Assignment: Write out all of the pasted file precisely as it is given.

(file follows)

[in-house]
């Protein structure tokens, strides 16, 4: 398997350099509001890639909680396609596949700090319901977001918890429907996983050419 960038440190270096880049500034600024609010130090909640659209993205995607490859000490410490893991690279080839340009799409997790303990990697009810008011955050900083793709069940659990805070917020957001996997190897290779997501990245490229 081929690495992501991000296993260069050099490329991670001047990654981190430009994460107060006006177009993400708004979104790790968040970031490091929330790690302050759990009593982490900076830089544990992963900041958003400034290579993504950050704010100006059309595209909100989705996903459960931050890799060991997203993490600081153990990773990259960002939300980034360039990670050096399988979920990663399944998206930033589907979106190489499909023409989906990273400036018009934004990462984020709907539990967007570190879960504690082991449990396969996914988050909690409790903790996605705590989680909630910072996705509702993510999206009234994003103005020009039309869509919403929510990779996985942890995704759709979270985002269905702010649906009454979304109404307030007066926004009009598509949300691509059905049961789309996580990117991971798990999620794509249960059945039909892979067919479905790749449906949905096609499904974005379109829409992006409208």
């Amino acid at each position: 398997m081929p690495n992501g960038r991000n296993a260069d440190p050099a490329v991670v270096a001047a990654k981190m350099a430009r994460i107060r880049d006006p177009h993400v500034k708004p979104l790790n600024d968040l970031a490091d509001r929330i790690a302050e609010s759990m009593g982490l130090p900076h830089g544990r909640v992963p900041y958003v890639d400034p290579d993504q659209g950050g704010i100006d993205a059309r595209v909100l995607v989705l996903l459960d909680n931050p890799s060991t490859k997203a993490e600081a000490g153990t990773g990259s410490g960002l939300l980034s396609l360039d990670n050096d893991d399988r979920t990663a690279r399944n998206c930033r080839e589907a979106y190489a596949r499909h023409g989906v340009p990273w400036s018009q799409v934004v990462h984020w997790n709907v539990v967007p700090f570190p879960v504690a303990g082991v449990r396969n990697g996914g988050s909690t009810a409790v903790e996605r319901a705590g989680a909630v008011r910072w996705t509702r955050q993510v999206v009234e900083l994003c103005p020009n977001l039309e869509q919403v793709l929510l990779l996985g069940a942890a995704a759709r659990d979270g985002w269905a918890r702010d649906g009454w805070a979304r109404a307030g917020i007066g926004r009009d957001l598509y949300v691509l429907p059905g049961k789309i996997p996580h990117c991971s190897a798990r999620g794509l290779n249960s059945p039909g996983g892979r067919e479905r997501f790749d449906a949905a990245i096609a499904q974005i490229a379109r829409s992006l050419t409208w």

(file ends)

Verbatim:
[in-house]
């Protein structure tokens, strides 16, 4: 398997350099509001890639909680396609596949700090319901977001918890429907996983050419 960038440190270096880049500034600024609010130090909640659209993205995607490859000490410490893991690279080839340009799409997790303990990697009810008011955050900083793709069940659990805070917020957001996997190897290779997501990245490229 081929690495992501991000296993260069050099490329991670001047990654981190430009994460107060006006177009993400708004979104790790968040970031490091929330790690302050759990009593982490900076830089544990992963900041958003400034290579993504950050704010100006059309595209909100989705996903459960931050890799060991997203993490600081153990990773990259960002939300980034360039990670050096399988979920990663399944998206930033589907979106190489499909023409989906990273400036018009934004990462984020709907539990967007570190879960504690082991449990396969996914988050909690409790903790996605705590989680909630910072996705509702993510999206009234994003103005020009039309869509919403929510990779996985942890995704759709979270985002269905702010649906009454979304109404307030007066926004009009598509949300691509059905049961789309996580990117991971798990999620794509249960059945039909892979067919479905790749449906949905096609499904974005379109829409992006409208």
């Amino acid at each position: 398997m081929p690495n992501g960038r991000n296993a260069d440190p050099a490329v991670v270096a001047a990654k981190m350099a430009r994460i107060r880049d006006p177009h993400v500034k708004p979104l790790n600024d968040l970031a490091d509001r929330i790690a302050e609010s759990m009593g982490l130090p900076h830089g544990r909640v992963p900041y958003v890639d400034p290579d993504q659209g950050g704010i100006d993205a059309r595209v909100l995607v989705l996903l459960d909680n931050p890799s060991t490859k997203a993490e600081a000490g153990t990773g990259s410490g960002l939300l980034s396609l360039d990670n050096d893991d399988r979920t990663a690279r399944n998206c930033r080839e589907a979106y190489a596949r499909h023409g989906v340009p990273w400036s018009q799409v934004v990462h984020w997790n709907v539990v967007p700090f570190p879960v504690a303990g082991v449990r396969n990697g996914g988050s909690t009810a409790v903790e996605r319901a705590g989680a909630v008011r910072w996705t509702r955050q993510v999206v009234e900083l994003c103005p020009n977001l039309e869509q919403v793709l929510l990779l996985g069940a942890a995704a759709r659990d979270g985002w269905a918890r702010d649906g009454w805070a979304r109404a307030g917020i007066g926004r009009d957001l598509y949300v691509l429907p059905g049961k789309i996997p996580h990117c991971s190897a798990r999620g794509l290779n249960s059945p039909g996983g892979r067919e479905r997501f790749d449906a949905a990245i096609a499904q974005i490229a379109r829409s992006l050419t409208w």